The farm hand could hardly believe his ears. It was a dream come true, to earn money and not work. To rest, to eat, to be out of the weather, to do nothing and earn twice what all his hard work earned him. “What is the catch?” he asked his boss.
“Catch? There is no catch. There is a condition, however,” answered the land owner. “You see this box here on the table?”
The man nodded. “Yes, sir.”
“You must not ever open it, under any circumstances.” The land owner looked the farm hand in the eye. “I will know if you do. And, if you do open the box, everything will go as it was before: You will come to work and go home on your own. You will work in the fields, bringing your own lunch. Your pay will return to its normal rate. And you will never again utter the phrase, ‘Oh, Adam!’ Do you agree to my terms?”
“How long will you allow me these luxuries?” asked the farm hand.
“For as long as you keep the box closed,” answered the land owner. “Are you in agreement?”
The farm hand studied the land owner. The man was known to be honest, a tough employer, but honest, and he seemed to be playing no tricks now. He slowly held out his hand and agreed. One signed contract later, and the farm hand was sipping sweet tea on the land owner’s porch. He leaned back in the chair, closed his eyes, and said to himself, “Finally, my ship has come in. I’ll sit on this porch the rest of my life. Not open a box…Ha! How could I fail?”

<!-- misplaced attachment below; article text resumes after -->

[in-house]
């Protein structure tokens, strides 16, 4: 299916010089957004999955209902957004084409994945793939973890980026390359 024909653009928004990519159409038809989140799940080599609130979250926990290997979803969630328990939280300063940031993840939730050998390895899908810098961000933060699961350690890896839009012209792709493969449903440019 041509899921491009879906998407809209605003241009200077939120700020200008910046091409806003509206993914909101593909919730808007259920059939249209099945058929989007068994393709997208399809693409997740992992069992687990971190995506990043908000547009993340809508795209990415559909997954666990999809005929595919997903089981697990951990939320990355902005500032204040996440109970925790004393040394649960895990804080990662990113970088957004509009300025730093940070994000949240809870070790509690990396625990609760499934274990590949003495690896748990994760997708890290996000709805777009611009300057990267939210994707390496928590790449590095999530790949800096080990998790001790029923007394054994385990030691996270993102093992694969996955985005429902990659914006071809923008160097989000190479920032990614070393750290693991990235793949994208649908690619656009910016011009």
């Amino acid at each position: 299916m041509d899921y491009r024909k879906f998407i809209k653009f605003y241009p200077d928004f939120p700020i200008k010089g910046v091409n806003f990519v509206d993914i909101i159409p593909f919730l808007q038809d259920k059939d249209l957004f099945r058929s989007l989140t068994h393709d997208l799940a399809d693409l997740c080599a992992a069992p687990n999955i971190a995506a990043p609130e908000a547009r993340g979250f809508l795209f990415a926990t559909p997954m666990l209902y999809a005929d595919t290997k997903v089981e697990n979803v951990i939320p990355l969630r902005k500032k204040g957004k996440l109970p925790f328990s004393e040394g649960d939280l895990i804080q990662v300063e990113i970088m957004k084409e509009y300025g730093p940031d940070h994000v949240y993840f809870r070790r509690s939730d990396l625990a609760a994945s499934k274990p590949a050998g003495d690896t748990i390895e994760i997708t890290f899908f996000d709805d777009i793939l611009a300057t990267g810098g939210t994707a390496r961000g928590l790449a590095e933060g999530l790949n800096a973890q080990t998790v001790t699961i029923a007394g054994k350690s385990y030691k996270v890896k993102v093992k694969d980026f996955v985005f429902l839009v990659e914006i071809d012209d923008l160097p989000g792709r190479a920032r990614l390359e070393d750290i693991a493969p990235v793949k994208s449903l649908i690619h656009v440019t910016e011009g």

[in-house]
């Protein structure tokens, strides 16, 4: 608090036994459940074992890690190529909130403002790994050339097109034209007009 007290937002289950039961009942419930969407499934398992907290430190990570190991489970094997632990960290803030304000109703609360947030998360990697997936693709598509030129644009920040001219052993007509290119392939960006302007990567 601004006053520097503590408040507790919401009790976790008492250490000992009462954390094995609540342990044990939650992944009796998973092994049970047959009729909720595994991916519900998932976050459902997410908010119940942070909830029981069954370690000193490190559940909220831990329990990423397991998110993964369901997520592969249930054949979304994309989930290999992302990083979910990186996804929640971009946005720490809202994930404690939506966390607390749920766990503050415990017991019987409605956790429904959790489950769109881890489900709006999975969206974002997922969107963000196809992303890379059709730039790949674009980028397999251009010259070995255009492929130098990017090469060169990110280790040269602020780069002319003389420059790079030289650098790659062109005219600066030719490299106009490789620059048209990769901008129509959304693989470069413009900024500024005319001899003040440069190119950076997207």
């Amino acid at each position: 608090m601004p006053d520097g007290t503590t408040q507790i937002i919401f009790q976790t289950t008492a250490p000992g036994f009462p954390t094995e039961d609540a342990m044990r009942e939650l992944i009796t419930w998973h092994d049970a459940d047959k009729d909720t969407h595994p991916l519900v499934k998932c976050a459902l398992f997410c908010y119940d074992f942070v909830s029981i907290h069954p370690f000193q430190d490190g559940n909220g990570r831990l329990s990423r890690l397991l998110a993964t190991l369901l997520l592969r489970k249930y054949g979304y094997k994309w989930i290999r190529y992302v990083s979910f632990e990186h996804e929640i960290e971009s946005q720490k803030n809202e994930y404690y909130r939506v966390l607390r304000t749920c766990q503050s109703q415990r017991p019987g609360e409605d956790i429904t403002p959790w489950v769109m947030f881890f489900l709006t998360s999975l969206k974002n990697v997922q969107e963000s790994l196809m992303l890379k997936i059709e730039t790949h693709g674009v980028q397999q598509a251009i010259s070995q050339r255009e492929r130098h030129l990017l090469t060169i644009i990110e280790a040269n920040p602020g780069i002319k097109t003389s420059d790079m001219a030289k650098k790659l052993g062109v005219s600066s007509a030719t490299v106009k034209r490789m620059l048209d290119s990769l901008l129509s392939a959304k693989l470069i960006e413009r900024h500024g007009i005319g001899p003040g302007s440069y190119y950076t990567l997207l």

The first week of his new “duties” was a cinch. He hardly thought of the box on the table. No matter where he had his chair placed for the day, the little table and box followed. He enjoyed warm, filling lunches from the kitchen staff each day and was never short on tea or even cold water or hot coffee, if he preferred. He read the newspaper each day, enjoyed naps, and even made a list of what all he would do with all the money he had coming to him. His wife was suspicious of this development in his job, but she would be convinced of his good fortune with time. He couldn’t blame her hesitation; life had been hard for a long time. Each day, the land owner would stop by for a few minutes and visit with man, making small talk and asking him how he was enjoying his new life. The man had no complaints.
The second week, the man found himself feeling a bit bored from time to time, but he just started bringing books to read and blank paper to write. This kept his mind busy for a couple of months. And he hardly ever thought about the box that sat beside him day after day. However, he eventually became bored with reading, and he turned to writing. He sat an entire morning, one day, trying to come up with an idea to write about with no success. However, when his lunch was brought to him, the box caught his eye. I could write a story about what is in the box, he thought.